Data visualization project informs residents impacted by Puna lava flow

October 3, 2014  |   |  5 Comments
Print Friendly
chart showing driving distances from Hilo

Kimura’s infographic, Driving Distances from Hilo, including alternate route, if required to avoid the lava flow

chart showing household income in the Puna region near the lava flow

Kimura’s infographics: Households with Incomes Below Poverty Level

A researcher at the University of Hawaiʻi at Hilo who specializes in economic geography has generated mapping data showing the possible effects if or when the current lava flow in lower Puna cuts off the highway and then reaches the shore.

portrait of Mark Kimura

Mark Kimura in the Pahoa Village Museum

Mark Kimura is an affiliate faculty member of the Department of Geography and Environmental Sciences, and when the Hawaiʻi County Civil Defense and Hawaiian Volcano Observatory started discussing worst case scenarios of the current lava flow, he saw a need for easily accessible information about demographics and businesses in Puna that would help the community make important decisions. He started posting his maps and analysis on a Facebook page called Lower Puna Infographics by Mark Kimura.

“The more I read comments (on my Facebook page), the more firmly I’m convinced that education is crucial across the island both geographically and demographically,” says Kimura. “I try my best to make my graphics both accurate and concise at the same time, but there are limits for that effort. The existence of UH Hilo is also crucial in a situation like this. I wouldn’t have been able to do this without my access to UH Hilo’s resources, mainly software licenses, and connections with other scientists and staff.”

For his analysis, Kimura is using geographic information systems or GIS, which are computer systems designed to capture and analyze spatial or geographical data. For many of the images, he is using a GIS tool called Esri Community Analyst, which he learned as a former postdoc and member of the UH Hilo Spatial Data Analysis and Visualization Lab. Esri is used by organizations and communities around the world that are using GIS to increase spatial literacy, protect the environment, assist with disaster response, and support humanitarian affairs. With this computerized tool, Kimura created the maps of Puna and pulled up the statistics.

Kimura says the making of the maps is helping him to grow as a scientist and as a person.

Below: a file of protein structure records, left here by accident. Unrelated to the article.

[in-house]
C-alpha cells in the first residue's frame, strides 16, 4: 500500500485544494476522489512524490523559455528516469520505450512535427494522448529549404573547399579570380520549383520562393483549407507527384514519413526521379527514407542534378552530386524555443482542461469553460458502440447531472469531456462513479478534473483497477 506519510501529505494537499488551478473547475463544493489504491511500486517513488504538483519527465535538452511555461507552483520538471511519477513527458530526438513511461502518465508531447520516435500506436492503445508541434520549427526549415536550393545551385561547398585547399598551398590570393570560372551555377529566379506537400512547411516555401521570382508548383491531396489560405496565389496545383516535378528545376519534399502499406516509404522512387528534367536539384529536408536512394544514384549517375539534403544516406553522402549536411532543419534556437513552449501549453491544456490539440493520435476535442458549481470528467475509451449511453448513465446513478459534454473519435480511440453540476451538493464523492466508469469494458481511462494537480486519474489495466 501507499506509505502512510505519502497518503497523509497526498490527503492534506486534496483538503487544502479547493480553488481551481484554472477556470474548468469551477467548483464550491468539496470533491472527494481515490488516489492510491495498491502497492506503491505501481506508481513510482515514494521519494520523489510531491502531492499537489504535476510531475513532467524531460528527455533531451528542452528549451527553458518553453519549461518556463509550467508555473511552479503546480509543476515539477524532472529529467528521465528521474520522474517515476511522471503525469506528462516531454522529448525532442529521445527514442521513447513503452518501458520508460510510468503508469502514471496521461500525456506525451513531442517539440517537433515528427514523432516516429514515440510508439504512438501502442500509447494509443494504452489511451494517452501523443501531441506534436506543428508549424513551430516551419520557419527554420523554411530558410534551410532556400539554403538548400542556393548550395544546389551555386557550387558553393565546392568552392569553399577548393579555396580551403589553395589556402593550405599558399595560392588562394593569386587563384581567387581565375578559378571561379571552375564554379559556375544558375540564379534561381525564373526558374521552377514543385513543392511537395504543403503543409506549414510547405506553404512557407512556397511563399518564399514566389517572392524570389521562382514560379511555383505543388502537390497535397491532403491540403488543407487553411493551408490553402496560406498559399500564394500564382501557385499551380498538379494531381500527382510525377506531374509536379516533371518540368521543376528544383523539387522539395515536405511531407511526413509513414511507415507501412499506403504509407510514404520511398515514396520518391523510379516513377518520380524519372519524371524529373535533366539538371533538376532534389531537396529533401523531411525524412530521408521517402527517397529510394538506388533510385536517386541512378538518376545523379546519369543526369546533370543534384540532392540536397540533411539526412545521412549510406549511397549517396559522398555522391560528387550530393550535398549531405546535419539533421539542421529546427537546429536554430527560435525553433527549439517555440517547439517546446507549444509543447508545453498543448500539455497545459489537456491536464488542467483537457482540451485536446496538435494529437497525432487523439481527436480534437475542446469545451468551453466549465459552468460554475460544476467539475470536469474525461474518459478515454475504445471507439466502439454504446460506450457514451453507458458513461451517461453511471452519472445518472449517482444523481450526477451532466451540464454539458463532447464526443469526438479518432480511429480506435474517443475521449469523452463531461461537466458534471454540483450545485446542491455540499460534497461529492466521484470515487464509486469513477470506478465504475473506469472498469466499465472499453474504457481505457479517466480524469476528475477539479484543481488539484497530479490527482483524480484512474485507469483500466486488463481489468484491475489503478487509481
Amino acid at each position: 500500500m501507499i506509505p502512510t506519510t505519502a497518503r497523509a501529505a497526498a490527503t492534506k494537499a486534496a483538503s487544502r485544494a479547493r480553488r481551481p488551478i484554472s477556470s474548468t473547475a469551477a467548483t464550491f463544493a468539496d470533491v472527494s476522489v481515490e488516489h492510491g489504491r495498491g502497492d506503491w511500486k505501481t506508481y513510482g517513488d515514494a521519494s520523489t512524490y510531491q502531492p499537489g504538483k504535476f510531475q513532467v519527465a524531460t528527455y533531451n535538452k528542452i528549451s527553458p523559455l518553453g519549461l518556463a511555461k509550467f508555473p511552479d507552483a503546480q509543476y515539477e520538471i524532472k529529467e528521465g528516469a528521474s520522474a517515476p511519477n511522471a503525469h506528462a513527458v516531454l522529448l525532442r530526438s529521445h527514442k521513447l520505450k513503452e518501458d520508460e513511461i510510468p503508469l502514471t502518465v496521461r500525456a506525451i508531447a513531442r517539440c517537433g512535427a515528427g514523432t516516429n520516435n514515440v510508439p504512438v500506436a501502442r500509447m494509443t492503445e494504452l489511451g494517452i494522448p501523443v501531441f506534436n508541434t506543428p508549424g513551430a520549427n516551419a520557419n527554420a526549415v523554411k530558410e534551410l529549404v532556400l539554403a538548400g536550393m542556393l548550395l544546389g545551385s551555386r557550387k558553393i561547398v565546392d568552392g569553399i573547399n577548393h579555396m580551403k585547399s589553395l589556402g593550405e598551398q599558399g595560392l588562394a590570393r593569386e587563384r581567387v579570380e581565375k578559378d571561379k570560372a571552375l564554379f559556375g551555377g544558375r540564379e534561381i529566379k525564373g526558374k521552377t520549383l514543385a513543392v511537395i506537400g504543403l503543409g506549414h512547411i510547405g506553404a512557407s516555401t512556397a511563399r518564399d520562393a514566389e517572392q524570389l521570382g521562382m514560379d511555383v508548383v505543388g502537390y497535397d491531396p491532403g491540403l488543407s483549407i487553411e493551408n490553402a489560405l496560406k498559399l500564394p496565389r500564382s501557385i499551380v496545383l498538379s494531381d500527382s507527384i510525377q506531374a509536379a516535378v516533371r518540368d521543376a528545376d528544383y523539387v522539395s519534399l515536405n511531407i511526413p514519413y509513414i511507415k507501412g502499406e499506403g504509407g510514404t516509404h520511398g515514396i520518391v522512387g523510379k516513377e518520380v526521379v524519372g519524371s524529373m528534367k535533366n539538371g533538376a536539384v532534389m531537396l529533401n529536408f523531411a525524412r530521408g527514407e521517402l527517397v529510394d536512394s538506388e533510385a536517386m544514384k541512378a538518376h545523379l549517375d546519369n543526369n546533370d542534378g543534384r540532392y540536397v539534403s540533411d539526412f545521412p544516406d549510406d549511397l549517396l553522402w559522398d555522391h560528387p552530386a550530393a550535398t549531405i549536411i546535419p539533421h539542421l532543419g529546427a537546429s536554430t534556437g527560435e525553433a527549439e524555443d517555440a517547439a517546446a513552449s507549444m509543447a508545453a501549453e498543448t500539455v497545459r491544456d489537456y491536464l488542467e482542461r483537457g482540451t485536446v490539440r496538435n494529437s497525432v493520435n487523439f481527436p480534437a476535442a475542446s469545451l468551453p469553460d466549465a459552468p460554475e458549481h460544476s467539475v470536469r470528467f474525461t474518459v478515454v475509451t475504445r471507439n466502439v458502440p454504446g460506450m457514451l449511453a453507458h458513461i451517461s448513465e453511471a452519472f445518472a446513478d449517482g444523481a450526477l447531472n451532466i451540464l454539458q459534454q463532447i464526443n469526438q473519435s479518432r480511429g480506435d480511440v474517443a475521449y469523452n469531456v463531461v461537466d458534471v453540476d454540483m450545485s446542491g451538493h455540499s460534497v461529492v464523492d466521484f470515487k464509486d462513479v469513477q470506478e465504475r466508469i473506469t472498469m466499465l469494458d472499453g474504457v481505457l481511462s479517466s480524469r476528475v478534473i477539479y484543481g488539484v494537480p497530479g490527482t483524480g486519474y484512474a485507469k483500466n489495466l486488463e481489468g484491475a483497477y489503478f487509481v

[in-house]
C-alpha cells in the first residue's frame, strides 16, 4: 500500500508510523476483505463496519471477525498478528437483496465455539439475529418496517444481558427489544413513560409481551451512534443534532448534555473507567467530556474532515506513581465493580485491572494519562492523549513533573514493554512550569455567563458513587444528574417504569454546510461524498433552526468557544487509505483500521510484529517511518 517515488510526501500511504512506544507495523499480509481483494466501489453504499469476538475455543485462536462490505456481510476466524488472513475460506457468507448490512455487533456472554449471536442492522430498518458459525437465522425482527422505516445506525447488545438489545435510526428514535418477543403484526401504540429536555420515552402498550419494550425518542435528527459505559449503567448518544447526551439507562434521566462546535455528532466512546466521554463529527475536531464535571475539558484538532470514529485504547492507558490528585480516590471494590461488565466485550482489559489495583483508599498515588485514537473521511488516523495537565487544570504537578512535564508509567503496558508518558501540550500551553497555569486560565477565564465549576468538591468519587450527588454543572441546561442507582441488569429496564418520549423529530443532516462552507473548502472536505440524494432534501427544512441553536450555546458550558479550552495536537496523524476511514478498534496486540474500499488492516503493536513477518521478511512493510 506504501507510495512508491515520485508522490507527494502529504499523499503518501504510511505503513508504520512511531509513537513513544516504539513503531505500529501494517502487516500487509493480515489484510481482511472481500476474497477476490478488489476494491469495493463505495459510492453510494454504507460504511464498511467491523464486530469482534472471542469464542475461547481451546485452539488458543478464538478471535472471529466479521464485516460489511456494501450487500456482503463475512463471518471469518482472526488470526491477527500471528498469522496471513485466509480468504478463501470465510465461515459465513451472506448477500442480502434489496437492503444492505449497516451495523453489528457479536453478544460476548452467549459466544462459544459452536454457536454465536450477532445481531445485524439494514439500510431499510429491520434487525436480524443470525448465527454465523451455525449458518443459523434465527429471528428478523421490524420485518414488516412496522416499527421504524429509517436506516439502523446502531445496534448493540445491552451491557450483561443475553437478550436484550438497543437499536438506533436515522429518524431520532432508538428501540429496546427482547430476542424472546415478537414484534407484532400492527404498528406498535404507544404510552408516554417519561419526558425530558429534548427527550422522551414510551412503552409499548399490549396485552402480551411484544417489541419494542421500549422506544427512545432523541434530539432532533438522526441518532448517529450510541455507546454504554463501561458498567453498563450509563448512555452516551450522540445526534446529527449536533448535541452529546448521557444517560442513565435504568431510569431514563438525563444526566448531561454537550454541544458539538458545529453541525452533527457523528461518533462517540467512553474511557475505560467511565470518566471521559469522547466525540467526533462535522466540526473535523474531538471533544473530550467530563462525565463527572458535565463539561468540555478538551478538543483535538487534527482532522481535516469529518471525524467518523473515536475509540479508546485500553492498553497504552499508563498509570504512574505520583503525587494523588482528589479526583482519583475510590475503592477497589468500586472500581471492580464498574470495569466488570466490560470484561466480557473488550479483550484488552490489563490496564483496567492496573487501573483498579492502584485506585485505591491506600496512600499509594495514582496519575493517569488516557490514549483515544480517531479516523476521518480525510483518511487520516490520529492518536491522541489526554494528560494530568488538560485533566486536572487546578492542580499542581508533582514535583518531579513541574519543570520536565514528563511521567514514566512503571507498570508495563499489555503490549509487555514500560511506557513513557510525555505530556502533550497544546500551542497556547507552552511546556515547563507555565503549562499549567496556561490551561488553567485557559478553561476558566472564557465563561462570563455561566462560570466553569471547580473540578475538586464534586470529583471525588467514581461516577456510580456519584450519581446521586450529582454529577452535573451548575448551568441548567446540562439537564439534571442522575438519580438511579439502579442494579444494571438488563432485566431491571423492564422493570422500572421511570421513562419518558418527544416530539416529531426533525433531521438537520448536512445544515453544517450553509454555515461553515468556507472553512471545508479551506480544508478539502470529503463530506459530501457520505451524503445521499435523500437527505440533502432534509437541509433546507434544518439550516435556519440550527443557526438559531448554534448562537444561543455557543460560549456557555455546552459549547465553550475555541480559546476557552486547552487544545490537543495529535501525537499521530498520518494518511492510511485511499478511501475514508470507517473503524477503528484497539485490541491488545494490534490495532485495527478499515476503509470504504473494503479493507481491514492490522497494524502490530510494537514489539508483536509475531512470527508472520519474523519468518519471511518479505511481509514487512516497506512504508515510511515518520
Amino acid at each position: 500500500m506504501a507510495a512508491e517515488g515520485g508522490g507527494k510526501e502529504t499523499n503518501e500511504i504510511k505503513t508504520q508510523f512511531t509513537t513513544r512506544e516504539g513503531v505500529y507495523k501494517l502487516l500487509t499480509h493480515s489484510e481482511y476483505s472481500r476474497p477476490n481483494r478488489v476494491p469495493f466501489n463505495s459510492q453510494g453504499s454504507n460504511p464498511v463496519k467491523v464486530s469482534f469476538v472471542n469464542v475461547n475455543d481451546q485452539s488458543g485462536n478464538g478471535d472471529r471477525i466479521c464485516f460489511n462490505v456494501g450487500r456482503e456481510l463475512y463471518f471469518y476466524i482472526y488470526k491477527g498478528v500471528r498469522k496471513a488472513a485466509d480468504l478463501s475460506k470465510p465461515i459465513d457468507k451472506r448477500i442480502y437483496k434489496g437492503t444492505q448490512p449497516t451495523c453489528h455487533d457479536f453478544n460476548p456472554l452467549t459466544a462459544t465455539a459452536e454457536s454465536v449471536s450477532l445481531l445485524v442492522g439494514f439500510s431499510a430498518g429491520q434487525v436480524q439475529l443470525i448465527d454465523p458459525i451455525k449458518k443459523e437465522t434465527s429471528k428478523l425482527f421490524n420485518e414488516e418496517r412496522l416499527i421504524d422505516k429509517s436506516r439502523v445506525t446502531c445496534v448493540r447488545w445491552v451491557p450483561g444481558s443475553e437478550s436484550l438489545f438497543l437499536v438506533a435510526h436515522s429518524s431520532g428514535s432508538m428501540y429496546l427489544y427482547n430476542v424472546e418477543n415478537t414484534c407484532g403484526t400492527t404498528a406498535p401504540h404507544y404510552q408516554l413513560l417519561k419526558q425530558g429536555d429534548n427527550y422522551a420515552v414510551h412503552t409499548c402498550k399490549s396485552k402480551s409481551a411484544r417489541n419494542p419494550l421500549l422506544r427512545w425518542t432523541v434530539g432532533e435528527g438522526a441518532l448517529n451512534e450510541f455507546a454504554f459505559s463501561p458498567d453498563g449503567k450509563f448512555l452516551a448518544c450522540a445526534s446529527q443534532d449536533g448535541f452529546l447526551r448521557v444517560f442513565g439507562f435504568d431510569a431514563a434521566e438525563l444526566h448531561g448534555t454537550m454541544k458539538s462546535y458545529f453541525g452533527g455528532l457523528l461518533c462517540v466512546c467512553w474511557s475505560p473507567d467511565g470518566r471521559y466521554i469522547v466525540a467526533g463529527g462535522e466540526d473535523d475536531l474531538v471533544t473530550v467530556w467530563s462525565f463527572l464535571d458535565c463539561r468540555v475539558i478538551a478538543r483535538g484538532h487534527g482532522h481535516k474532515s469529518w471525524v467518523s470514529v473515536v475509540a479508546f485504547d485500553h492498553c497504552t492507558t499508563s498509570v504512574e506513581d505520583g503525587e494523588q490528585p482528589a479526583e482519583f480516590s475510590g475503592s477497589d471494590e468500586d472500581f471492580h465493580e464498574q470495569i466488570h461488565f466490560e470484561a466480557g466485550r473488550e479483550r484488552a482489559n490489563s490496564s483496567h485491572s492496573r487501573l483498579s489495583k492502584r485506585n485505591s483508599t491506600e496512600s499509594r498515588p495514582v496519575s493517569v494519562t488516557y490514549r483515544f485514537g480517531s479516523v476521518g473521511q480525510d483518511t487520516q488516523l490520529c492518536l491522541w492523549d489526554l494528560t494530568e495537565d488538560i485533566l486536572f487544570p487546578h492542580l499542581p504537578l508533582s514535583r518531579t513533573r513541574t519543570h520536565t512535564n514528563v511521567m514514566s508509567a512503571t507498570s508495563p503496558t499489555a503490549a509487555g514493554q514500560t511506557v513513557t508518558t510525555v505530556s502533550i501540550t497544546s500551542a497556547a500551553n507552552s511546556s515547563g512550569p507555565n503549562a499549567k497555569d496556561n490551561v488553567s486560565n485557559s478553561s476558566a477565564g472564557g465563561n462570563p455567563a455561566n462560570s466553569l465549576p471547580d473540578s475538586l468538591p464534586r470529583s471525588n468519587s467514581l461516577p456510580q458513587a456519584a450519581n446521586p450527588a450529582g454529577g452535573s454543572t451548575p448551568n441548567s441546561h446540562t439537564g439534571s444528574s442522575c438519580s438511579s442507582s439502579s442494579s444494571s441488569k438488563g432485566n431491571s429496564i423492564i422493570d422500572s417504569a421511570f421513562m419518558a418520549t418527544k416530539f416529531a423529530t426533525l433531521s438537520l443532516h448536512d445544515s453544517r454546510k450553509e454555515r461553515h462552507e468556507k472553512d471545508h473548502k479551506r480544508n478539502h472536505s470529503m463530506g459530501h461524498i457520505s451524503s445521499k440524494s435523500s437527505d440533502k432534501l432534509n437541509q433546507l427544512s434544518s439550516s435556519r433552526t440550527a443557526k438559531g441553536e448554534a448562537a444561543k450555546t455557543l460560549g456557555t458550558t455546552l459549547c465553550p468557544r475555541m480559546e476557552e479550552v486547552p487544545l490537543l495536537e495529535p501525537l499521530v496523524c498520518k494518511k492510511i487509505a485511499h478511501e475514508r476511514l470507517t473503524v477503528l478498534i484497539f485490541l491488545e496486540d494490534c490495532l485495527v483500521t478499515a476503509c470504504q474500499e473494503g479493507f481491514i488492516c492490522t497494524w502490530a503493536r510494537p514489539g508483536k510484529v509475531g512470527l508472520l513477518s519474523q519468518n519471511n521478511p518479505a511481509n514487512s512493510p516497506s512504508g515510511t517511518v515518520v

“To be honest, I’m a bit scared of possible impacts my (Facebook page) may have on people,” he says. “The responsibilities that come with the information I share feel too much at times. But my salary for the past three years has been paid by tax payers, so if I can help people using my skills and resources, I have to do this. After reading people’s comments by people who live in the affected area and those who have their loved ones living in lower Puna, I can’t stop.”

Kimura wishes to add this disclaimer: The information did not go through the peer review process, so he does not claim accuracy of the graphs. He notes that he does his best in the hopes that this will provide people in lower Puna and the rest of the world with some insights.

—via UH Hilo Stories

Tags: , , , , , ,

Category: Community

5 Comments

Comments (5)

Trackback URL | Comments RSS Feed

Sites That Link to this Post

  1. Hayley Munguia | August 17, 2015
  1. richard savery says:

    Hey, great job Mark. I live in Leilani Estates, so it’s good to get this kind of detailed information. Thanks. Richard.

  2. Lynn A. Colleado says:

    Aloha Mark,

    I was recently made aware of this situation in a lecture in my Hawaiian studies/Botany class. In order to decrease the worry of many people on the island of Hawaii and throughout the world in general, is it possible to drill release holes off the coast of our islands? This would have the same concept as drilling for oil. Maybe this could offset the amount of lava that could hit and destroy residential areas, human life and agricultural upbringings, to say the least. I am aware of the concern for marine life but as late in the game as we are, this would seem to be a logical solution. Letting mother earth breathe and giving her an opportunity to release much built up pressure while at the same time easing the worry and fear of many individuals. This may even attract national attention and perhaps funding from major corporations and industries may be donated to fund a project such as this. This would also give scientist a unique chance for research and the education that could be passed along from this would be invaluable. Well, this was just a thought of mine. I think it makes complete logical sense, of course there are a lot of content that would need to be ironed out, sort of speak but definitely worth looking into if not already in process.

    Lynn A. Colleado

    • Mark Kimura says:

      Hi Lynn,

      I wish I could answer your question, but I don’t study the behavior of the lava itself. If you live in Big Island, there’s a lecture by Dr. Ken Hon tomorrow at UH Hilo campus UCB 100.

      Mark

Leave a Reply